One man from Murang’a county has become the light of his village after he built a power plant from scratch to connect his community to affordable electricity – John Magiro Wangari uses
water to spin turbines, which in turn spin an alternator to generate the electricity – He says he has connected 250 homes in his village and plans to double
the number by building mini-hydro plants in different counties. The government has reportedly taken note of the young man’s rural electrification initiative and offered to support him.
When he was seven years old, John Magiro Wangari,
like many of his fellow villagers, had to use kerosene
lamp to study. It was not only expensive, but also harmful to health. He decided to do something about it.
The young school boy (then) started toying with
the idea of using his brother’s bicycle’s dynamo to produce energy. He pondered over how the dynamo worked to produce light while riding the bicycle. “I decided to combine the dynamo with an alternator from a car and took it to a waterfall. When the water spins the turbine, the turbine in turns spins the alternator, which then produces energy,” Wangari
explained. John Magiro Wangari built his own mini-power plant using water and turbines and currently provides electricity to his entire village.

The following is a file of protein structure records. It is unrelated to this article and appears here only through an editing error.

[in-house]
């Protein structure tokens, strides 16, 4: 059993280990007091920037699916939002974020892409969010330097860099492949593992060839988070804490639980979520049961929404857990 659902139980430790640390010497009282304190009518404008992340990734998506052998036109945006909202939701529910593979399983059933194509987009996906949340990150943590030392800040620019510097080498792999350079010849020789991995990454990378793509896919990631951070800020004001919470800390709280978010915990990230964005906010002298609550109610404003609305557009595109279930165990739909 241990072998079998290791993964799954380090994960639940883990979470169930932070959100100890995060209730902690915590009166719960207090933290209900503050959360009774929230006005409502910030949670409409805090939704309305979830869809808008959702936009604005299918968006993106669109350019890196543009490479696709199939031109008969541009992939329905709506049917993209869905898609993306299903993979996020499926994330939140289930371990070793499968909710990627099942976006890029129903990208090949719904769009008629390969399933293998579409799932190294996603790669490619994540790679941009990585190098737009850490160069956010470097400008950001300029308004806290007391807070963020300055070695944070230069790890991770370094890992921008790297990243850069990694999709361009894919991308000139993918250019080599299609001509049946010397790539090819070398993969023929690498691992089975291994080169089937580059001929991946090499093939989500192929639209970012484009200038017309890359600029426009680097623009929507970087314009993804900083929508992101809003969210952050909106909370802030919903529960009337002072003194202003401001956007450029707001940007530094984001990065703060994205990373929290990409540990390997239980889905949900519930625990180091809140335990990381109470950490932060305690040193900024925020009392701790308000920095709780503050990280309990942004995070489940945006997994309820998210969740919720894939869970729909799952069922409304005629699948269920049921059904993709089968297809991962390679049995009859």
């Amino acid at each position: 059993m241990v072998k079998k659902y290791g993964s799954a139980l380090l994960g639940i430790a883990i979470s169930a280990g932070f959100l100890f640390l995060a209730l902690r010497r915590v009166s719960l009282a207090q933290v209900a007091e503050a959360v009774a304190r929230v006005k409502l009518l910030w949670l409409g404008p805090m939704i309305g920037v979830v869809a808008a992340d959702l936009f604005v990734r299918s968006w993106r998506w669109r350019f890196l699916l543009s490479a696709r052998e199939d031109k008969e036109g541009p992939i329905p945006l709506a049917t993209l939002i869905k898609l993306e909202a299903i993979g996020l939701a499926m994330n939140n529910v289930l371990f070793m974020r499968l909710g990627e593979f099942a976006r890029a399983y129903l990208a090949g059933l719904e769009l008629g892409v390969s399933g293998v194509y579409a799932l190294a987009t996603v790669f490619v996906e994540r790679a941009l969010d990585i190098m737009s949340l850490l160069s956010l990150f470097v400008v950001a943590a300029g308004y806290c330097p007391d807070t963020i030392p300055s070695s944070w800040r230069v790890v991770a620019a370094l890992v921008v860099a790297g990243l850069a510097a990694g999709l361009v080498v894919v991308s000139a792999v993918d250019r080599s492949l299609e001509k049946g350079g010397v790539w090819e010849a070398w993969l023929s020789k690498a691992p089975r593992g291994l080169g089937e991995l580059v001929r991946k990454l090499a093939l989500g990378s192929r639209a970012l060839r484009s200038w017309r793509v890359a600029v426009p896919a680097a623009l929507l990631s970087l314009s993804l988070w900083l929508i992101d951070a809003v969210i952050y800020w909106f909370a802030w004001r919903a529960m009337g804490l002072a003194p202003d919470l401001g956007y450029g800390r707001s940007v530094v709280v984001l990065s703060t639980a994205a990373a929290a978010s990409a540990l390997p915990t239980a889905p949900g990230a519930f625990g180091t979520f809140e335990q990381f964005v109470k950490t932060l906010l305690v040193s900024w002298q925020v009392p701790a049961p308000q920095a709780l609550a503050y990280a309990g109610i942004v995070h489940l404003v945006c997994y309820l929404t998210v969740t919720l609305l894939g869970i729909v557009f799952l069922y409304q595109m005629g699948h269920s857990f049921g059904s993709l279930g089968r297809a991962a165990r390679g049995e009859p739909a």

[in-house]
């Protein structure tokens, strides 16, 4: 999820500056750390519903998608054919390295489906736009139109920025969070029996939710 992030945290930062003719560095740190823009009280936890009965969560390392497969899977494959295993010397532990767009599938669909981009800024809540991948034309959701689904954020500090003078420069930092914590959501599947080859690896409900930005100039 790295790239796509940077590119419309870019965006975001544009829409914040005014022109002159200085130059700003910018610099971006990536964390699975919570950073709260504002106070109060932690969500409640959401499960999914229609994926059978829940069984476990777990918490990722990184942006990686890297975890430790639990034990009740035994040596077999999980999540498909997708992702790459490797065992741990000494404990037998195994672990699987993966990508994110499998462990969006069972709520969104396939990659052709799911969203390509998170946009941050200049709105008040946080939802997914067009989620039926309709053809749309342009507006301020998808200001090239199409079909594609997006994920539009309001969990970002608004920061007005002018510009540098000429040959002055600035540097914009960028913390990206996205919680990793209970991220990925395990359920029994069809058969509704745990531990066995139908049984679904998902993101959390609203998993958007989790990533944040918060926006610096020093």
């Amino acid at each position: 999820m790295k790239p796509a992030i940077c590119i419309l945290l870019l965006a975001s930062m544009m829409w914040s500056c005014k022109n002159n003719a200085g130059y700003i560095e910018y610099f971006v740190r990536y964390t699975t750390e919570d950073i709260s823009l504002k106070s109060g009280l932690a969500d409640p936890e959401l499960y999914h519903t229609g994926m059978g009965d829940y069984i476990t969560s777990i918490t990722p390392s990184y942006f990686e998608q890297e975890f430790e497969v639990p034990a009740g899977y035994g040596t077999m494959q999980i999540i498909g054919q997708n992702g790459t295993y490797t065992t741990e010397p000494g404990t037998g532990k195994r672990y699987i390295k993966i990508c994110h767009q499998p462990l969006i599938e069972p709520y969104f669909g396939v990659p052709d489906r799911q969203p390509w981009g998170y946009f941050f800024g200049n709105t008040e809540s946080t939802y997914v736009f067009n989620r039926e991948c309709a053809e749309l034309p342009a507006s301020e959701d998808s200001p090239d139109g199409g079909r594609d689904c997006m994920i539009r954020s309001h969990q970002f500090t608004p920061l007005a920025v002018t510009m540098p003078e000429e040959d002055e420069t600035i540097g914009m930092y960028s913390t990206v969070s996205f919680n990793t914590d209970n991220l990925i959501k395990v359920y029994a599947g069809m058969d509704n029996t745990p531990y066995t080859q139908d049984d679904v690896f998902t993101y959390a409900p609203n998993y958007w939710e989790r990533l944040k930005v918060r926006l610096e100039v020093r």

Wangari saw this as the only way he could address the challenge of using Kerosene lamps, which posed many people to respiratory diseases as noted by
health experts. As of today, he has built a fully functional mini power plant and connected 250 homes in Murang’a county with affordable electricity. Among those who have benefited from Wangari’s self-made hydro-power include his village mate Shem Chege.
According to Shem Chege, who is currently one of Wangari’s customers, the rural electricity has had a huge impact in his house. “It has helped us a lot. Back then I was using kerosene as source of light and for reading. Now I use the electricity to read and the children use it to do their homework,” Chege said.
Wangari uses turbines and water to generate the renewable and affordable energy. The government has since taken note of the life-changing rural electrification initiative and has offered to support Wangari’s project. “They wanted to reward me for
the renewable power plant. They gave me two transformers so that I could grow my business and sell affordable electricity to the villagers,” Wangari said.
He now plans to double the connection from 250
homes in his village by building sub micro-hydro
plants in other counties. His aim, he said, is to transform the community from within.